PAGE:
San Antonio Spurs: Gregg Popovich Speaks Truth


Chances are that when San Antonio Spurs coach Gregg Popovich talks, you should listen. He’s weighed in on anthem protests, roster management and more

Even with Tim Duncan retired, the San Antonio Spurs will be the San Antonio Spurs again this year. Which is to say that they’ll win between 50 and 60 games and terrify whichever team draws them in the playoffs.

The annual “the Spurs don’t get enough attention” narrative gets more attention than the actual team does at this point, which is a shame because there’s a lot to appreciate in San Antonio. Consider this, then, as a friendly reminder that Gregg Popvich is awesome and should be the NBA’s and America’s life coach, and not just because he makes life miserable for sideline reporters.


A local reporter asks Pop about the recent instances of police violence and the resulting protests across the country and, of course, about Colin Kaepernick and the other players across sports that are kneeling or raising fists during the national anthem.

More from Sir Charles In Charge

We’ve seen some coaches say some dumb, misguided, indifferent or patronizing things about the situation (some, in fairness, have been thoughtful). Coaches are paid to coach and are answering questions through that prism, sure, but the inability or unwillingness to consider the questions as human beings is more than a little frustrating.

It’d be nice/helpful if coaches didn’t say things like these, for example: Clemson football coach Dabo Swinney called protests during the anthem a “distraction.” The USA national hockey team’s coach John Tortorella said he’d bench any of his players that didn’t stand for the anthem. Michigan football coach (and Kaepernick’s former coach in San Fransisco) Jim Harbaugh said that he doesn’t respect Kaep’s actions.

The list goes on, but you get the general idea.

Leave it to Popovich to actually provide some useful perspective when asked about “what’s going on in the country“:

"I think it’s really dangerous to answer such important questions that have confounded so many people for hundreds of years, to ask me to give you my solutions, as if I had any, in 30 seconds. So if you want to be specific about a question, I’ll be more than happy to answer it because I think race is the elephant in the room in our country. The social situation that we’ve all experienced is absolutely disgusting in a lot of ways."

That’s a pretty good answer! Pop managed to avoid overstepping his bounds while still addressing the question thoughtfully. He doesn’t pretend that the discourse around major societal problems hasn’t made its way into the sports world, he doesn’t pretend that he (or anyone else) could possibly answer that question in a helpful way during a media scrum, and he adds some human, non-coach sentiment.

He also went on to add that he understands why players are protesting and respects their courage (the whole transcript is well worth a read).


Popovich tells the San Antonio Express-News that he refused to re-sign Boban Marjonovic in free agency. The Serbian giant wanted to stay in San Antonio, even if that meant taking way less money . . . like eighteen million dollars less: Pop said that he “had to work to get [Boban] to understand that $21 million was different than $3 million.”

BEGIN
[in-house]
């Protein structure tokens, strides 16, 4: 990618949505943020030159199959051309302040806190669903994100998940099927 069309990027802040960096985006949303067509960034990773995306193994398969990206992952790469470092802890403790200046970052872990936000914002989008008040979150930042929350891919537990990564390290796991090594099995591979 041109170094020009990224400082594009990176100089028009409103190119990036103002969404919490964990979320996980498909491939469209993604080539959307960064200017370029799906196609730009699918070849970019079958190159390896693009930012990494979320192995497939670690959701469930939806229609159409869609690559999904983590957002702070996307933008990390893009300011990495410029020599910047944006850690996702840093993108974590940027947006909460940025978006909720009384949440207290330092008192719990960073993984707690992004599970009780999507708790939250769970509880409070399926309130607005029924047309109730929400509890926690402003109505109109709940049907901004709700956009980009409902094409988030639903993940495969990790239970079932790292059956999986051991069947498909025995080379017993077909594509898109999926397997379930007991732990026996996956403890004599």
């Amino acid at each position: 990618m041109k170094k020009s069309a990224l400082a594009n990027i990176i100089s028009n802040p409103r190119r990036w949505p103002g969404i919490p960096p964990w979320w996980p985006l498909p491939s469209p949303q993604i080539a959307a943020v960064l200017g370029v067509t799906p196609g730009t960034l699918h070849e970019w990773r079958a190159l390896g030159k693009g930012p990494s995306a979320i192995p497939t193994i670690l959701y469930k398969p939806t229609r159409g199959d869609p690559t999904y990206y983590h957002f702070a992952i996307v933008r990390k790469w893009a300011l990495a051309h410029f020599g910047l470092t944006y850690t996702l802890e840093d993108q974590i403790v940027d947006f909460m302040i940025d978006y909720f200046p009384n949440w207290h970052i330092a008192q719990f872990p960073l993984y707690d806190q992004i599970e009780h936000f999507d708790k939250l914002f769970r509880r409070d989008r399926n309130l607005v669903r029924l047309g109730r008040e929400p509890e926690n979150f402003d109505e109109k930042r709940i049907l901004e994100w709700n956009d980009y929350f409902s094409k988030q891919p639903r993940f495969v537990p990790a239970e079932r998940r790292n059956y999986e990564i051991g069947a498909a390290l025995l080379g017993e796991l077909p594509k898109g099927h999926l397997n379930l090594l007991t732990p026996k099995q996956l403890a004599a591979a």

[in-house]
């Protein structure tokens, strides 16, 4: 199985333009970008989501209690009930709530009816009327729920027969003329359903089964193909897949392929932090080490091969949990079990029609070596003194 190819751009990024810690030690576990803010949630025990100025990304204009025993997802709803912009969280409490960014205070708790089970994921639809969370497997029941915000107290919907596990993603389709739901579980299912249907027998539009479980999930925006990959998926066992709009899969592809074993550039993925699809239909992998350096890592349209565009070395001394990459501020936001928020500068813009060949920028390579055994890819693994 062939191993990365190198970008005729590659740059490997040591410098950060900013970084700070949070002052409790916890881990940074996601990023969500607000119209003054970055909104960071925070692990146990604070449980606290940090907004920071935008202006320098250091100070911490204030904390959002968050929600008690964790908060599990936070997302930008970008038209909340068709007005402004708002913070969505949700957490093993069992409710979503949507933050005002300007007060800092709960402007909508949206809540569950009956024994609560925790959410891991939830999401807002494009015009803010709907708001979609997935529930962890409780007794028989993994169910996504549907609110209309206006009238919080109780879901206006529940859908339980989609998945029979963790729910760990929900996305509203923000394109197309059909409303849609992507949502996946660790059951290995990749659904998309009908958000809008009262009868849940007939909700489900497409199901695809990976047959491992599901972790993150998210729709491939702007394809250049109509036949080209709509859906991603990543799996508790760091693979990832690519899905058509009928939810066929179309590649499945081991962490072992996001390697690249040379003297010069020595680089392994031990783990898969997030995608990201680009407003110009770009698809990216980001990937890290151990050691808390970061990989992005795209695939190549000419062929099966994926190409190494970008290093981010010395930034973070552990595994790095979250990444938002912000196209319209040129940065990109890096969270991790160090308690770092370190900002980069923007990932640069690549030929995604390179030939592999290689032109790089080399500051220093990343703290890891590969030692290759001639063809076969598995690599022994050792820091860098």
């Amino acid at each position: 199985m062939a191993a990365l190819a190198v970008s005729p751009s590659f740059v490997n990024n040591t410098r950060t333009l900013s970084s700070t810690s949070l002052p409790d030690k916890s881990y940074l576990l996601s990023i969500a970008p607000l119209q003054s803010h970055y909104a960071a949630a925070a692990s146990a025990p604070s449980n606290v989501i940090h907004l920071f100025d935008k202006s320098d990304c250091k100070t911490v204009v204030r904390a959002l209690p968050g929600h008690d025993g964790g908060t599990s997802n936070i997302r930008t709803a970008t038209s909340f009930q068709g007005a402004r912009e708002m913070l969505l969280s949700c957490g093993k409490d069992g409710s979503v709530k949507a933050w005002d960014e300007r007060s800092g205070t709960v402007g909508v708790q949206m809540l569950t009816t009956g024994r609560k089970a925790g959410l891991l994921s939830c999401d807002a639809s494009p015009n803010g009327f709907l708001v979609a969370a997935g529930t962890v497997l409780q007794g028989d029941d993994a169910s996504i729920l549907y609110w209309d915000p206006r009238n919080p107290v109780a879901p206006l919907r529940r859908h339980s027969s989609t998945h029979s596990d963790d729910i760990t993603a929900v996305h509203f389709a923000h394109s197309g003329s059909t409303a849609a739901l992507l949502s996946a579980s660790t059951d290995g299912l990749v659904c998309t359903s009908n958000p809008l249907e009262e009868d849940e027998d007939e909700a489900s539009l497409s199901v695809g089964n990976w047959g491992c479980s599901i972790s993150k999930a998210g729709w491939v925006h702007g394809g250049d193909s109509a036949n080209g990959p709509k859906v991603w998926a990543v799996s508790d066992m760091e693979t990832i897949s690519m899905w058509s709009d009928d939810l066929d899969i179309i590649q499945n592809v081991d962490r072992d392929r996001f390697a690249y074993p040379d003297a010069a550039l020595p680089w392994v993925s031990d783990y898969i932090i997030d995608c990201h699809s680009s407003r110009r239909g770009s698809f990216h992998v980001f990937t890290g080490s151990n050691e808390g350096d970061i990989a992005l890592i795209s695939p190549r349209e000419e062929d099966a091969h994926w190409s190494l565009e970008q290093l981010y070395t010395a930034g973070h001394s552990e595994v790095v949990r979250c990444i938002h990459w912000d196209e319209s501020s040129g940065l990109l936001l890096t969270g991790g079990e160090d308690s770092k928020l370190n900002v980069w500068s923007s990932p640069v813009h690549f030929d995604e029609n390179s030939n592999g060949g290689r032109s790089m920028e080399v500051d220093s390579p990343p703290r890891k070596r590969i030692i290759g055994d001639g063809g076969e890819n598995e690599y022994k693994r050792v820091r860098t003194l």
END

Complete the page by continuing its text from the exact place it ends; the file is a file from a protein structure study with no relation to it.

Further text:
It’s not like the San Antonio Spurs couldn’t have used Marjonovic, either: Pau Gasol is 36 and Joel Anthony will serve as his backup this season. So they’re woefully thin at center this season and Boban proved last year that he can be a really useful piece on a good team and they would have gotten him at an insane bargain, but the Spurs still let him walk.

The NBA – and professional sports in general – are cutthroat businesses where loyalty or compassion can cost teams wins or executives their jobs (just ask them, they’ll tell anyone that’ll listen), so it’s refreshing to see the occasional franchise/coach/GM that has their players’ best interests at heart, even if it means Harry and the Hendersonsing them sometimes.

‘I said, “Get your ass out of here. Go. You’ve got to do it.” But he felt bad.’


Popovich is asked about the Warriors and the future of the NBA. His response was equal parts cantankerous and sensible.

The Warriors’ roster is definitely anomalous, as all historically great teams’ rosters are. Squads like the Warriors, the 2010’s Heat, the early 2000’s Lakers, the mid 90’s Bulls, etc force the league reevaluate the way it thinks about personnel and strategy, but – for one reason or another – their success is never completely replicable. As Pop said, most teams will always be a hybrid of small and big, fast and slow.

The Warriors have made some good moves and have also been insanely lucky; they’ve changed the course of the NBA and the rest of the league will do its best to adapt and evolve. It seems like Popovich is reading just enough into the Warriors’ success and avoiding getting too caught up in it. Again, perspective.

Must Read: Five Bold Predictions For The 2016-17 NBA Season

May Gregg Popovich always be around to bring the sports world back down to Earth when it spirals a little too far out into the stratosphere.